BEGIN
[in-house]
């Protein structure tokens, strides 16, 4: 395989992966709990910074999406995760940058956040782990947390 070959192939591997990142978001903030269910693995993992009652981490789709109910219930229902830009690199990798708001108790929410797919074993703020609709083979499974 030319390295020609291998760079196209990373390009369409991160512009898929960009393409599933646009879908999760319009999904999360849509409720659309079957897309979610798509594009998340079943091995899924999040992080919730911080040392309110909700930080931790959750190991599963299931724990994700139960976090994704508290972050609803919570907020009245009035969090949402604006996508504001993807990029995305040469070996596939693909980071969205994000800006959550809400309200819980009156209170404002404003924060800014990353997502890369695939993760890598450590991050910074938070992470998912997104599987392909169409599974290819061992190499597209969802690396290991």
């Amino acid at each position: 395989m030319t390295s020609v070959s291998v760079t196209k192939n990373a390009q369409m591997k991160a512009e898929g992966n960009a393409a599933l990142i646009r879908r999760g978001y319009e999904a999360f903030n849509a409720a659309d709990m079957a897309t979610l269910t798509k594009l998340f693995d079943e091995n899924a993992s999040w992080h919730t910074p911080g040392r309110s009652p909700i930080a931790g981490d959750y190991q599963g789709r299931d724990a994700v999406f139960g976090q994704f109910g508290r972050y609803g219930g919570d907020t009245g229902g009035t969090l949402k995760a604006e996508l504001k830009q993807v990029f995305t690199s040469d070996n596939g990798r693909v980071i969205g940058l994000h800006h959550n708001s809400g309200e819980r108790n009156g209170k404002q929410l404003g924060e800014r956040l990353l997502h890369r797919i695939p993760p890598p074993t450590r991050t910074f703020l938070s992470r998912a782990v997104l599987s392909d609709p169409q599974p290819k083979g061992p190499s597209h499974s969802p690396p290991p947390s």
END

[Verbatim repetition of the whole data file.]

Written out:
[in-house]
């Protein structure tokens, strides 16, 4: 395989992966709990910074999406995760940058956040782990947390 070959192939591997990142978001903030269910693995993992009652981490789709109910219930229902830009690199990798708001108790929410797919074993703020609709083979499974 030319390295020609291998760079196209990373390009369409991160512009898929960009393409599933646009879908999760319009999904999360849509409720659309079957897309979610798509594009998340079943091995899924999040992080919730911080040392309110909700930080931790959750190991599963299931724990994700139960976090994704508290972050609803919570907020009245009035969090949402604006996508504001993807990029995305040469070996596939693909980071969205994000800006959550809400309200819980009156209170404002404003924060800014990353997502890369695939993760890598450590991050910074938070992470998912997104599987392909169409599974290819061992190499597209969802690396290991």
């Amino acid at each position: 395989m030319t390295s020609v070959s291998v760079t196209k192939n990373a390009q369409m591997k991160a512009e898929g992966n960009a393409a599933l990142i646009r879908r999760g978001y319009e999904a999360f903030n849509a409720a659309d709990m079957a897309t979610l269910t798509k594009l998340f693995d079943e091995n899924a993992s999040w992080h919730t910074p911080g040392r309110s009652p909700i930080a931790g981490d959750y190991q599963g789709r299931d724990a994700v999406f139960g976090q994704f109910g508290r972050y609803g219930g919570d907020t009245g229902g009035t969090l949402k995760a604006e996508l504001k830009q993807v990029f995305t690199s040469d070996n596939g990798r693909v980071i969205g940058l994000h800006h959550n708001s809400g309200e819980r108790n009156g209170k404002q929410l404003g924060e800014r956040l990353l997502h890369r797919i695939p993760p890598p074993t450590r991050t910074f703020l938070s992470r998912a782990v997104l599987s392909d609709p169409q599974p290819k083979g061992p190499s597209h499974s969802p690396p290991p947390s």